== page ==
Report: Suicides Surpass Homicides in NYC
A man killed himself by jumping in front of a moving subway train. An off-duty cop used her service weapon to shoot herself in the head. A 36-year-old hurled himself from a hotel window, falling to his death. On Thursday morning, a man intentionally leaped in front of an uptown 1 train at West 72nd street and died.
These suicides all occurred within the last month in New York City.
The number of New Yorkers who choose to kill themselves is increasing, according to a new study released Wednesday from the New York City Department of Health and Mental Hygiene. It shows suicide rates are rising in the city — with some 565 people dying by suicide in 2014, up from 448 in 2000. That’s more than the 353 homicides and 270 deaths in motor vehicle accidents per 100,000 New Yorkers within the same year, according to the most recent statistics.
"This concerning increase in the suicide rate in New York City tells us that we’re not reaching New Yorkers early enough when they need support," Dr. Mary T. Bassett, NYC Health Commissioner, said in a statement.
One in five New Yorkers experience mental health disorders each year. The city’s First Lady, Chirlane McCray, says this fact corresponds to the increase in overall suicide rates, and is why more resources must be put toward Thrive NYC, the city initiative committed to raising awareness about mental health issues.
"The data released today on suicide in New York City makes clear that a person's untreated mental illness can result in premature and tragic death," she said.
Though rates of suicide for both men and women have increased nationwide, the data reveals the highest rate of suicide in New York is among white males, up from 11.7 per 100,000 New Yorkers in 2000 to 13.4 per 100,000 New Yorkers in 2014.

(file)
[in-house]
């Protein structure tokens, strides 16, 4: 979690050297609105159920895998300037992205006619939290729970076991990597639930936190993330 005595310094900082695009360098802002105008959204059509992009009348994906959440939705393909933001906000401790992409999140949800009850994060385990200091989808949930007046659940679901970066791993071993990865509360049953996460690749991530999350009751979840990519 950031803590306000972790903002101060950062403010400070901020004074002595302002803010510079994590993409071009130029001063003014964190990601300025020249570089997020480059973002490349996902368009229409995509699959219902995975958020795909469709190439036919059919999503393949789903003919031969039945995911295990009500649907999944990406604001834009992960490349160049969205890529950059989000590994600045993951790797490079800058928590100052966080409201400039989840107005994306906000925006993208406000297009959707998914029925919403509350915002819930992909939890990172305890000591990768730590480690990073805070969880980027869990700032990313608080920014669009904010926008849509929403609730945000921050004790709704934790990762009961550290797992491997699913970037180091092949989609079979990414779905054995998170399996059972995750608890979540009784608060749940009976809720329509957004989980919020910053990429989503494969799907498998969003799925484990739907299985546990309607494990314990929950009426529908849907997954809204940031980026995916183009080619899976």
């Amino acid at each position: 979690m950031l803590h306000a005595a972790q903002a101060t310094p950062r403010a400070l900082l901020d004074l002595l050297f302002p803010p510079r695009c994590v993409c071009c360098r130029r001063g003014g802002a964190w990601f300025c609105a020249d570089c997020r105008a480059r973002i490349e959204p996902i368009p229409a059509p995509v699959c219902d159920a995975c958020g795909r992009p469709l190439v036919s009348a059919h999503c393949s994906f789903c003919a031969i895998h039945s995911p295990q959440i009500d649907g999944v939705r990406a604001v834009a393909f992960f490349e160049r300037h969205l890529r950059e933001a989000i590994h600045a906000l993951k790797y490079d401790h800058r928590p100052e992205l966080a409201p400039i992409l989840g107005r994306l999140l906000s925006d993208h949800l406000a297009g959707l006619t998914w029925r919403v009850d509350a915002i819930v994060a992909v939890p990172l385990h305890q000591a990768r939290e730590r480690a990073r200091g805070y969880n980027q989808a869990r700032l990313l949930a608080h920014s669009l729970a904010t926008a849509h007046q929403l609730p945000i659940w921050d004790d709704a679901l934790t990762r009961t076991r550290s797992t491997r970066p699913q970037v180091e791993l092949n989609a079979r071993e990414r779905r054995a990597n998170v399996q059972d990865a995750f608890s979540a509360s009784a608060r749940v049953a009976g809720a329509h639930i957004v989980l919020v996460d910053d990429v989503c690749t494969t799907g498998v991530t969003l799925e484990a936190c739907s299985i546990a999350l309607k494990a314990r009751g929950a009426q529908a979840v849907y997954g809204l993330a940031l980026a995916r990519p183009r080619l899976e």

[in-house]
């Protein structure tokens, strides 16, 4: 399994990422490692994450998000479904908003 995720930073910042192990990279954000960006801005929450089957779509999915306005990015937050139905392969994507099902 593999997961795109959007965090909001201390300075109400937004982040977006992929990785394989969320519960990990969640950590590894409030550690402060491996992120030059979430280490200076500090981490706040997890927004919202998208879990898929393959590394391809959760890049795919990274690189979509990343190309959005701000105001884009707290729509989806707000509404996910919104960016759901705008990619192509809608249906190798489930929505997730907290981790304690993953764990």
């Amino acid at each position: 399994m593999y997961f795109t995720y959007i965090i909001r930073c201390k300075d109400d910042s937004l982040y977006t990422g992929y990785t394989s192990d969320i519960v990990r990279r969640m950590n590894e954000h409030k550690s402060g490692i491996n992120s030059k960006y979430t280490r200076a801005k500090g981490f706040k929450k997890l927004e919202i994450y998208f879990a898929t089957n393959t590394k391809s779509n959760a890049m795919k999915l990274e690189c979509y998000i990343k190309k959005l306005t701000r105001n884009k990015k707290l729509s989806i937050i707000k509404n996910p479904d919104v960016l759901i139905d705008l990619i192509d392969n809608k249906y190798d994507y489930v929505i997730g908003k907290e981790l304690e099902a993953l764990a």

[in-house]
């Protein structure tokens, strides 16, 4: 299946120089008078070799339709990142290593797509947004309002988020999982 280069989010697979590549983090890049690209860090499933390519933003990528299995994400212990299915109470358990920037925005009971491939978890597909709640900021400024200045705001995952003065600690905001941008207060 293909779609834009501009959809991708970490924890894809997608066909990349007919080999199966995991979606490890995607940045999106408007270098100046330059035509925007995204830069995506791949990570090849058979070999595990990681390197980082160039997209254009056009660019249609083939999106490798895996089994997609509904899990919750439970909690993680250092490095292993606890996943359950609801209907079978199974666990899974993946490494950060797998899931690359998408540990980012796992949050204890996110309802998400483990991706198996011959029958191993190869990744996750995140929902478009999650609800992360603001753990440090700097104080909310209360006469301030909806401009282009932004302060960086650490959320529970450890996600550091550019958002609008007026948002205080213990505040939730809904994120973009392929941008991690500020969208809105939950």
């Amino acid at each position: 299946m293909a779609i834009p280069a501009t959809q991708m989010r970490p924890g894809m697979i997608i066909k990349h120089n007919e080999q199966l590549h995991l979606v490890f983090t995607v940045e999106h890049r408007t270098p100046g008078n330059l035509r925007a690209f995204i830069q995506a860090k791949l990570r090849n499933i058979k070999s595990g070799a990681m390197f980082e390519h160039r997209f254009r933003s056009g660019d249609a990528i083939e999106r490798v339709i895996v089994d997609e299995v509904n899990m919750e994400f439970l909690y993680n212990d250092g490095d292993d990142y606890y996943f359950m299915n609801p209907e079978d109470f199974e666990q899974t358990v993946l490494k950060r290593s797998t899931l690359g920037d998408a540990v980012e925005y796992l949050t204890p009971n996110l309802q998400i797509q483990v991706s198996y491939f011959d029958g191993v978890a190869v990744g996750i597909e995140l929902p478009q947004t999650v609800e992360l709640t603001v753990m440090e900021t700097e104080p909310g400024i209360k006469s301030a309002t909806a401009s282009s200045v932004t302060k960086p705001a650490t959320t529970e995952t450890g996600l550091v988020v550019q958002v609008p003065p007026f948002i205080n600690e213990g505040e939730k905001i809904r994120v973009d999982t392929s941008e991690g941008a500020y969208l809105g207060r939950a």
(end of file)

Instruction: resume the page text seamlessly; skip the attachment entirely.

The number of women dying by their own hand has steadily gone up — a 56 percent increase since 2000 —with specifically steep rise in the suicide rate for middle-aged women between the ages of 45 and 64.
The surge of suicides in New York mirrors the national trend, according to the report, with the rate of reported suicides in the city remaining about the half of the national rate.
The study further revealed the connection between suicide and poverty. From 2012 to 2014, neighborhoods where 10 to 20 percent of residents lived below poverty had a higher rate of suicide than neighborhoods where less than 10 percent of residents had an income below the federal poverty level, with an increase in suicide rates highest in Manhattan and Queens.
"By tackling stigma, we are helping those in need feel more comfortable seeking support and preventing a tragedy that devastates so many families," says McCray. "By making mental health resources available where people live, work, study, and worship, we can save lives."
Read more about the warning signs of suicide and prevention tips here. If you or someone you know might be suicidal, call the U.S. National Suicide Prevention Lifeline at 1-800-273-TALK (8255) or seek help from a medical professional.
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